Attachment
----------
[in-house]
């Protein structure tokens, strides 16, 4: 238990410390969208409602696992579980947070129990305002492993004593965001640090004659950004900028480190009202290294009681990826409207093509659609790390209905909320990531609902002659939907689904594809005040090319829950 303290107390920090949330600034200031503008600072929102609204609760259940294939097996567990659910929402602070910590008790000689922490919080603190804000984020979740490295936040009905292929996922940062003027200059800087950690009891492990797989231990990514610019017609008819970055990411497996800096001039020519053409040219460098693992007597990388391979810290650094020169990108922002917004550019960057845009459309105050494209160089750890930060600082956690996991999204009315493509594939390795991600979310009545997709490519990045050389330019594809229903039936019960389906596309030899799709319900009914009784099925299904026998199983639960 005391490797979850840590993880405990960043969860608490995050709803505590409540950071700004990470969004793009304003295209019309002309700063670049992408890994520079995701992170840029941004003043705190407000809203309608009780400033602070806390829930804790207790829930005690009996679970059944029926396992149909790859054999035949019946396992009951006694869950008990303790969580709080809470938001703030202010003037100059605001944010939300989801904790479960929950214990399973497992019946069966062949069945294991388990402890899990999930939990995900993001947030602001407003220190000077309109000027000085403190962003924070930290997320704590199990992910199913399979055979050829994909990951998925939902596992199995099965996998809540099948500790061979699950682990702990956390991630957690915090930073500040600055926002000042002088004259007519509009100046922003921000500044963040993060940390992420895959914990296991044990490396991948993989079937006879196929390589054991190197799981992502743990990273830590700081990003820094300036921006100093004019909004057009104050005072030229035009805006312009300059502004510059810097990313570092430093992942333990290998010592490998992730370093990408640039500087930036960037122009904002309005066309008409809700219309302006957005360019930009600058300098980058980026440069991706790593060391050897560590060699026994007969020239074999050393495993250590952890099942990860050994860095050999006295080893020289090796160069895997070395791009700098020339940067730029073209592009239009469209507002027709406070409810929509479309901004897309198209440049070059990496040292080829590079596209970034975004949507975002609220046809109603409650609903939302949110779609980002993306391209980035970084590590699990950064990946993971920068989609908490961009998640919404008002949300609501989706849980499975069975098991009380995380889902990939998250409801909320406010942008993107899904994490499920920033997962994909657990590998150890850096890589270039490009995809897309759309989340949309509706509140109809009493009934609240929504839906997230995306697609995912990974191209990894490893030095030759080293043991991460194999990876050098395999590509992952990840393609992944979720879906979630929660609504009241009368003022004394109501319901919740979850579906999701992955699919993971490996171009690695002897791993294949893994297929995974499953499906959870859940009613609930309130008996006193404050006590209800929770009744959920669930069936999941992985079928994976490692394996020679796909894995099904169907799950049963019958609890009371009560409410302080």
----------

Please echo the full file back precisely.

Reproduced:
[in-house]
């Protein structure tokens, strides 16, 4: 238990410390969208409602696992579980947070129990305002492993004593965001640090004659950004900028480190009202290294009681990826409207093509659609790390209905909320990531609902002659939907689904594809005040090319829950 303290107390920090949330600034200031503008600072929102609204609760259940294939097996567990659910929402602070910590008790000689922490919080603190804000984020979740490295936040009905292929996922940062003027200059800087950690009891492990797989231990990514610019017609008819970055990411497996800096001039020519053409040219460098693992007597990388391979810290650094020169990108922002917004550019960057845009459309105050494209160089750890930060600082956690996991999204009315493509594939390795991600979310009545997709490519990045050389330019594809229903039936019960389906596309030899799709319900009914009784099925299904026998199983639960 005391490797979850840590993880405990960043969860608490995050709803505590409540950071700004990470969004793009304003295209019309002309700063670049992408890994520079995701992170840029941004003043705190407000809203309608009780400033602070806390829930804790207790829930005690009996679970059944029926396992149909790859054999035949019946396992009951006694869950008990303790969580709080809470938001703030202010003037100059605001944010939300989801904790479960929950214990399973497992019946069966062949069945294991388990402890899990999930939990995900993001947030602001407003220190000077309109000027000085403190962003924070930290997320704590199990992910199913399979055979050829994909990951998925939902596992199995099965996998809540099948500790061979699950682990702990956390991630957690915090930073500040600055926002000042002088004259007519509009100046922003921000500044963040993060940390992420895959914990296991044990490396991948993989079937006879196929390589054991190197799981992502743990990273830590700081990003820094300036921006100093004019909004057009104050005072030229035009805006312009300059502004510059810097990313570092430093992942333990290998010592490998992730370093990408640039500087930036960037122009904002309005066309008409809700219309302006957005360019930009600058300098980058980026440069991706790593060391050897560590060699026994007969020239074999050393495993250590952890099942990860050994860095050999006295080893020289090796160069895997070395791009700098020339940067730029073209592009239009469209507002027709406070409810929509479309901004897309198209440049070059990496040292080829590079596209970034975004949507975002609220046809109603409650609903939302949110779609980002993306391209980035970084590590699990950064990946993971920068989609908490961009998640919404008002949300609501989706849980499975069975098991009380995380889902990939998250409801909320406010942008993107899904994490499920920033997962994909657990590998150890850096890589270039490009995809897309759309989340949309509706509140109809009493009934609240929504839906997230995306697609995912990974191209990894490893030095030759080293043991991460194999990876050098395999590509992952990840393609992944979720879906979630929660609504009241009368003022004394109501319901919740979850579906999701992955699919993971490996171009690695002897791993294949893994297929995974499953499906959870859940009613609930309130008996006193404050006590209800929770009744959920669930069936999941992985079928994976490692394996020679796909894995099904169907799950049963019958609890009371009560409410302080």